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   I’ve been doing a series of blogs on the workplace areas in which Max and Fran operate differently—how they STRUCTURE things, what is their primary FOCUS in making decisions, and how they INFLUENCE. This one, about how they TALK, takes up more pages in my book than any other. It can be a whole separate topic, sometimes called “gender communications.” It is critical that leaders understand this area in order to create an inclusive workplace.

One of the “key drivers” of differences in masculine and feminine approaches (represented, respectively, by Max and Fran), is “How We Express Ourselves.” The area of How We Talk grows out of this driver but is focused on how Max and Fran speak—both verbally and non-verbally. On the masculine side of the masculine-feminine continuum is Declare; on the feminine side is Disclaim.

Think of these as two different “languages.” Because men got to the business workplace before women, it is natural that the “first language” of business is “Max,” the masculine way of speaking. While Fran may become fluent in “Max,” she may sometimes speak “Fran.” Being unaware of these differences, and taking what someone says literally, can lead to judgment and misunderstanding.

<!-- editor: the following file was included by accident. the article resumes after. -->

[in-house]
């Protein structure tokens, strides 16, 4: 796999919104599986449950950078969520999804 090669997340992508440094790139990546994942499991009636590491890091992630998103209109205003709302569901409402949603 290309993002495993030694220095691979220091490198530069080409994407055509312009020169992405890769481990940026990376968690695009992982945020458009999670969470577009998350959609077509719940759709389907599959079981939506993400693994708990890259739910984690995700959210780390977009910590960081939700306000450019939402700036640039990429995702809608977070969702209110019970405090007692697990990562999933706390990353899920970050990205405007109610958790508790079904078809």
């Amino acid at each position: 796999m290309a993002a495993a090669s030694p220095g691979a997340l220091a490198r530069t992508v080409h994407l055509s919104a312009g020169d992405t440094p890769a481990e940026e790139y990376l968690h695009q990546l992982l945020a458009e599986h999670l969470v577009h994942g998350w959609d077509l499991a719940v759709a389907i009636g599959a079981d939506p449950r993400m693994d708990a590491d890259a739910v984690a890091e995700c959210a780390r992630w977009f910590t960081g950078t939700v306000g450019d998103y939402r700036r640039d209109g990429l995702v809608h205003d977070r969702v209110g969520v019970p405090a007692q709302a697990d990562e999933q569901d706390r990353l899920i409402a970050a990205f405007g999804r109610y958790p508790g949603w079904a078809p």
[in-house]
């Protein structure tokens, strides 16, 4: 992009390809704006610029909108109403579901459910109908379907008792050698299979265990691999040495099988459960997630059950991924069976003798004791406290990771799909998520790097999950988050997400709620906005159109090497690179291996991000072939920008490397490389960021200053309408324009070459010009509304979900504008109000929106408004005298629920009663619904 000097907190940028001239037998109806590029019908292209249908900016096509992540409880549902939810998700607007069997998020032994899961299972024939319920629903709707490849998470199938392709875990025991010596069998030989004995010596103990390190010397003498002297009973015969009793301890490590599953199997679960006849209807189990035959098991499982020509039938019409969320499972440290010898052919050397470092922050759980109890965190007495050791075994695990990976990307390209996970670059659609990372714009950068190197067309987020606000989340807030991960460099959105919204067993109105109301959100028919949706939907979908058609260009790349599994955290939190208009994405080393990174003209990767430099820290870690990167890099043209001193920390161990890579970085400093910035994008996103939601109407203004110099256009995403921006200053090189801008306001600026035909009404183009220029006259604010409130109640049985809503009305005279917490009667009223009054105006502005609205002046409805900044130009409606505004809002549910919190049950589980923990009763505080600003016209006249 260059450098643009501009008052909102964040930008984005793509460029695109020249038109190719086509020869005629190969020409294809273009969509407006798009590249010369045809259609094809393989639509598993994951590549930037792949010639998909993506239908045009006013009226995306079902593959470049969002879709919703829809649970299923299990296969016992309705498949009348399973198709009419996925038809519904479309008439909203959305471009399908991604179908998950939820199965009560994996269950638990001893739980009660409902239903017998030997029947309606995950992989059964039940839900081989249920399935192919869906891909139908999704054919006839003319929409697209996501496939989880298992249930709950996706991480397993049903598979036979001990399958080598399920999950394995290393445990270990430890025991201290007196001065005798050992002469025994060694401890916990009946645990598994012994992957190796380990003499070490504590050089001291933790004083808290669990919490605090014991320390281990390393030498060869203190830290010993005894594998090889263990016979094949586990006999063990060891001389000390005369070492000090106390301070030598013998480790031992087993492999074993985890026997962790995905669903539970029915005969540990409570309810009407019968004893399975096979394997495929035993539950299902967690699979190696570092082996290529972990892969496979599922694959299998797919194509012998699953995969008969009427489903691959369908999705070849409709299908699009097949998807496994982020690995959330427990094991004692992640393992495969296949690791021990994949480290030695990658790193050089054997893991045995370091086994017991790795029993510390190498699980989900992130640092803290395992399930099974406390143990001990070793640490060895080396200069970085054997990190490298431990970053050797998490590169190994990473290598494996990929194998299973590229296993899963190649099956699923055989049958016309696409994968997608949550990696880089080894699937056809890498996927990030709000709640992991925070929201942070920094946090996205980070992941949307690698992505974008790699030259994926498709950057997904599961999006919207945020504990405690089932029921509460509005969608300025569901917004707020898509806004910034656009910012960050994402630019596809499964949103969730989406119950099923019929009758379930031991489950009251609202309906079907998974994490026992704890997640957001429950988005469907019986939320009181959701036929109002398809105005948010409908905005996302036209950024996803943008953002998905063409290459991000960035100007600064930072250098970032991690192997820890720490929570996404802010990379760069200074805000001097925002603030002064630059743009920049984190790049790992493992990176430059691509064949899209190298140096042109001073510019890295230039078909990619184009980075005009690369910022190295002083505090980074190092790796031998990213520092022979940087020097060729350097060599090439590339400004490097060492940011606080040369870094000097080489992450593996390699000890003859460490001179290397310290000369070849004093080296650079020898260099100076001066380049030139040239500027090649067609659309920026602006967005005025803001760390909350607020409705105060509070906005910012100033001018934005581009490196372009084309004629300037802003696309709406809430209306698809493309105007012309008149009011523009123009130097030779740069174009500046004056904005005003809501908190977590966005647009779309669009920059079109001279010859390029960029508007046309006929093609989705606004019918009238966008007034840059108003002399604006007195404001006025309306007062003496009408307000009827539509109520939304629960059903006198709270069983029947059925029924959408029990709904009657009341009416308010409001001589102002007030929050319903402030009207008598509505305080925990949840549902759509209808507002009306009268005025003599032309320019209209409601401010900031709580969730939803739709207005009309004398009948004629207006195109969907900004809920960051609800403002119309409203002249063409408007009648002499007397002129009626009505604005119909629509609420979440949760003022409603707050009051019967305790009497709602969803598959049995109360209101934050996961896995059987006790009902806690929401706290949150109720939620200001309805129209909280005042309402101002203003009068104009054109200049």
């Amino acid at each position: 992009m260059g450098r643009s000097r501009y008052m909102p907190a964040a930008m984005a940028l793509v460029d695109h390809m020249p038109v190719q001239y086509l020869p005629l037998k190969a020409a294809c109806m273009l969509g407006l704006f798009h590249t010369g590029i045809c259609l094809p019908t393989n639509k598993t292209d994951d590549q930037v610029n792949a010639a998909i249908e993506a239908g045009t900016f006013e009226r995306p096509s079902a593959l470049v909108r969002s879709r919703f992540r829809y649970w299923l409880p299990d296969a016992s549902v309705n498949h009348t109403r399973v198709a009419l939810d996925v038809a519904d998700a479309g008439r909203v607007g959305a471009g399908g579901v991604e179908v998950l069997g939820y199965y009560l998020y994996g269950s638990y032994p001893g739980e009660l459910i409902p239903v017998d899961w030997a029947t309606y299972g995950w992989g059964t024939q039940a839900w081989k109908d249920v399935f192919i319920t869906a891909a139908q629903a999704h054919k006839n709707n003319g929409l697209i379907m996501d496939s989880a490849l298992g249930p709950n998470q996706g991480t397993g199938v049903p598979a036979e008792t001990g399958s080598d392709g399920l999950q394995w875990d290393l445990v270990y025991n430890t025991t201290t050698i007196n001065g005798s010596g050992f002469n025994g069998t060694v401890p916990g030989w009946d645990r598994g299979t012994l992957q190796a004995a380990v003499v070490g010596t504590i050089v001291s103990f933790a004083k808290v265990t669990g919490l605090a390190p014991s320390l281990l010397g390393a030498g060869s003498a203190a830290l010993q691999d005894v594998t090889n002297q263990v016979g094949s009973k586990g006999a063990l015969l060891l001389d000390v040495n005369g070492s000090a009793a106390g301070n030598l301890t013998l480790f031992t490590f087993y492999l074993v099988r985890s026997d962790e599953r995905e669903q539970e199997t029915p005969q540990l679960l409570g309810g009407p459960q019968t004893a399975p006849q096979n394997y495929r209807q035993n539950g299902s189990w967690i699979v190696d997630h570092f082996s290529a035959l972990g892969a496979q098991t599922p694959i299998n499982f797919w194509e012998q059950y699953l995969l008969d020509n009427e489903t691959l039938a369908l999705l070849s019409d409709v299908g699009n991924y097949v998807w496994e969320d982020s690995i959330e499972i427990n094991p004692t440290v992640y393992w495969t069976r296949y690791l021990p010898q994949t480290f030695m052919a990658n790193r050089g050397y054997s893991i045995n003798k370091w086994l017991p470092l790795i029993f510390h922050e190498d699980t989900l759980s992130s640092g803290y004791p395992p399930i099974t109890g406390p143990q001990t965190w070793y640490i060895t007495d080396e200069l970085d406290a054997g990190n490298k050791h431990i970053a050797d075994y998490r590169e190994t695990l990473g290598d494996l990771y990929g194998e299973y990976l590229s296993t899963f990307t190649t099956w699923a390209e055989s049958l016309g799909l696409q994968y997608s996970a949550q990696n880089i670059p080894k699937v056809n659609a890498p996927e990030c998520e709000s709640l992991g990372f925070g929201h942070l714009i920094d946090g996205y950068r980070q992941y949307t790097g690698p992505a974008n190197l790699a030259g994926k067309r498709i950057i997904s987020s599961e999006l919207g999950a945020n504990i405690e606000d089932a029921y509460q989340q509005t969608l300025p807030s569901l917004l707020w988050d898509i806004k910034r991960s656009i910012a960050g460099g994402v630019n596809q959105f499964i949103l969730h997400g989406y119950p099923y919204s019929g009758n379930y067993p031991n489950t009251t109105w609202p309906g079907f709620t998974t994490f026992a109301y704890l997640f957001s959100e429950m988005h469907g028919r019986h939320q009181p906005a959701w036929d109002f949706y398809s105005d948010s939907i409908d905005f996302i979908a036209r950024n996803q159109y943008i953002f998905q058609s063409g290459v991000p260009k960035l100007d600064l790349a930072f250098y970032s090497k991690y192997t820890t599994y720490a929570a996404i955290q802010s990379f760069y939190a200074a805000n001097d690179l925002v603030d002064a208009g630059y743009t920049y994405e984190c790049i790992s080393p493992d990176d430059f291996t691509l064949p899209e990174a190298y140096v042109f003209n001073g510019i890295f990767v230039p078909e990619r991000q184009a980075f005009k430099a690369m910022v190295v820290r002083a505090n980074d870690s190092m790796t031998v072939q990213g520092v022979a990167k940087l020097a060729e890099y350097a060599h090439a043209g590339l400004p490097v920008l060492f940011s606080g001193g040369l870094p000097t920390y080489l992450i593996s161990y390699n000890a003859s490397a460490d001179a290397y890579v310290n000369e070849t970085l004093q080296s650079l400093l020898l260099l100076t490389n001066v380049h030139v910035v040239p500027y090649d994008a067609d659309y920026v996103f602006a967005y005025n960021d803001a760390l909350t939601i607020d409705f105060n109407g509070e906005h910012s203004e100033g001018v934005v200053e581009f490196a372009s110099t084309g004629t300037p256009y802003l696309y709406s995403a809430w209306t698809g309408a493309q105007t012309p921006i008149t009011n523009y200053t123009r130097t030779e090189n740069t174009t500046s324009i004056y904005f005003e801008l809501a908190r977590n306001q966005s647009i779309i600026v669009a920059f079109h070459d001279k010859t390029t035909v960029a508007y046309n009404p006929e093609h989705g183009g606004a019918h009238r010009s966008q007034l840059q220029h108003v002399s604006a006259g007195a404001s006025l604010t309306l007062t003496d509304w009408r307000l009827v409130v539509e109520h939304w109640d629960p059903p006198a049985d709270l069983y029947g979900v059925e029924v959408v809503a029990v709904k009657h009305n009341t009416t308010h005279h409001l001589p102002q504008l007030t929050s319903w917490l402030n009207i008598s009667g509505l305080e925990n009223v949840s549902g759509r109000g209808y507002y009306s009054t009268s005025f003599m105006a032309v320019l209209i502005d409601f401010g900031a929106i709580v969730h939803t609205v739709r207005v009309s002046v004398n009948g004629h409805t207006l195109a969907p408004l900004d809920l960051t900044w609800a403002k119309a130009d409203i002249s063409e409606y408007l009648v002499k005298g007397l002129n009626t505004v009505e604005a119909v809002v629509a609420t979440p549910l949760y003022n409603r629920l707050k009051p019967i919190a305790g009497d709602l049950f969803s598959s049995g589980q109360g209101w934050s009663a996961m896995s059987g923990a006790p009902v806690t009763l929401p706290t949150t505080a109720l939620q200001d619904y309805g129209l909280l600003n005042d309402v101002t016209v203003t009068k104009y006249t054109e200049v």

Structures of Speech

Different structures of speech show up in the two languages. The language of “Max” is full of declarative statements. Max is objective and “to the point”; he focuses on facts more than feelings. His direct, more forceful kind of speech sounds confident, competent and authoritative; all are important in Max’s world view, in which status is very important. In Fran’s world view, maintaining relationships in which power is equally shared matters most. As a result, the language of “Fran” has speech structures that maintain flatness. Fran uses more questions than declarative statements; and she uses what Dr. Pat Heim calls disclaimers, hedges and tag questions. She also uses the language of apology more.

  •  Disclaimers are phrases that precede a statement but discount its importance or relevance. The word “but” often bridges the disclaimer and the statement. Examples are: “This may be stupid,” “You’ve probably already thought of this,” “I could be wrong,” “I’m not sure.”
  • Hedges soften and hedge a statement. Words like “try,” “hope,” “believe,” and “feel”—and “maybe” and “sort of” appear often in the language of Fran.
  • Tag questions come at the end of a statement and turn it into a question: “Right?” “Okay,” “Do you know what I mean?” Or inflection of the voice can convert a statement to a question.

Fran uses these speech structures to level the playing field, to be sure her listener doesn’t hear her as “talking down” or thinking too highly of herself or her idea. Speaking “Fran” works well to soften language, to promote negotiation and to reflect relative rank. For example, an Air Force Colonel recently told me he uses disclaimers when speaking with an older superior officer to make sure he acknowledges his own lower rank. But if Fran uses these forms of speech unconsciously in a group that speaks “Max,” she may be heard as lacking confidence or not believing in her own ideas. Or she might not be heard at all!